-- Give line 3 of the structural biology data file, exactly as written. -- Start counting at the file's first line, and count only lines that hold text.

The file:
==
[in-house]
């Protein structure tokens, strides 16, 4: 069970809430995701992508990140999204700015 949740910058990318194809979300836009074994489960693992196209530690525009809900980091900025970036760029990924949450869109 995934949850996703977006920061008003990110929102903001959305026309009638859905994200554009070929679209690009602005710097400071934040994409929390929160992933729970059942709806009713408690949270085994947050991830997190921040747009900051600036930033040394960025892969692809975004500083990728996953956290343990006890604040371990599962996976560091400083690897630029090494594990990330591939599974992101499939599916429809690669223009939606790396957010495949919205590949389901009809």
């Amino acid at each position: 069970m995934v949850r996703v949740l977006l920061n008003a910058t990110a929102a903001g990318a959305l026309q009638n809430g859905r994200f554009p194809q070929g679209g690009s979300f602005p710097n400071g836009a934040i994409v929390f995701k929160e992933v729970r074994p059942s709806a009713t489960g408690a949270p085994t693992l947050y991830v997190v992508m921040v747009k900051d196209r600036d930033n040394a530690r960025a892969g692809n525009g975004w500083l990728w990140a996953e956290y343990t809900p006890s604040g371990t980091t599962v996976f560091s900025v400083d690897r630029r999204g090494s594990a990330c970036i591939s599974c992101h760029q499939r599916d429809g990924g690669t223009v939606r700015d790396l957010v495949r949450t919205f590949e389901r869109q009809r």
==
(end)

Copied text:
């Amino acid at each position: 069970m995934v949850r996703v949740l977006l920061n008003a910058t990110a929102a903001g990318a959305l026309q009638n809430g859905r994200f554009p194809q070929g679209g690009s979300f602005p710097n400071g836009a934040i994409v929390f995701k929160e992933v729970r074994p059942s709806a009713t489960g408690a949270p085994t693992l947050y991830v997190v992508m921040v747009k900051d196209r600036d930033n040394a530690r960025a892969g692809n525009g975004w500083l990728w990140a996953e956290y343990t809900p006890s604040g371990t980091t599962v996976f560091s900025v400083d690897r630029r999204g090494s594990a990330c970036i591939s599974c992101h760029q499939r599916d429809g990924g690669t223009v939606r700015d790396l957010v495949r949450t919205f590949e389901r869109q009809r």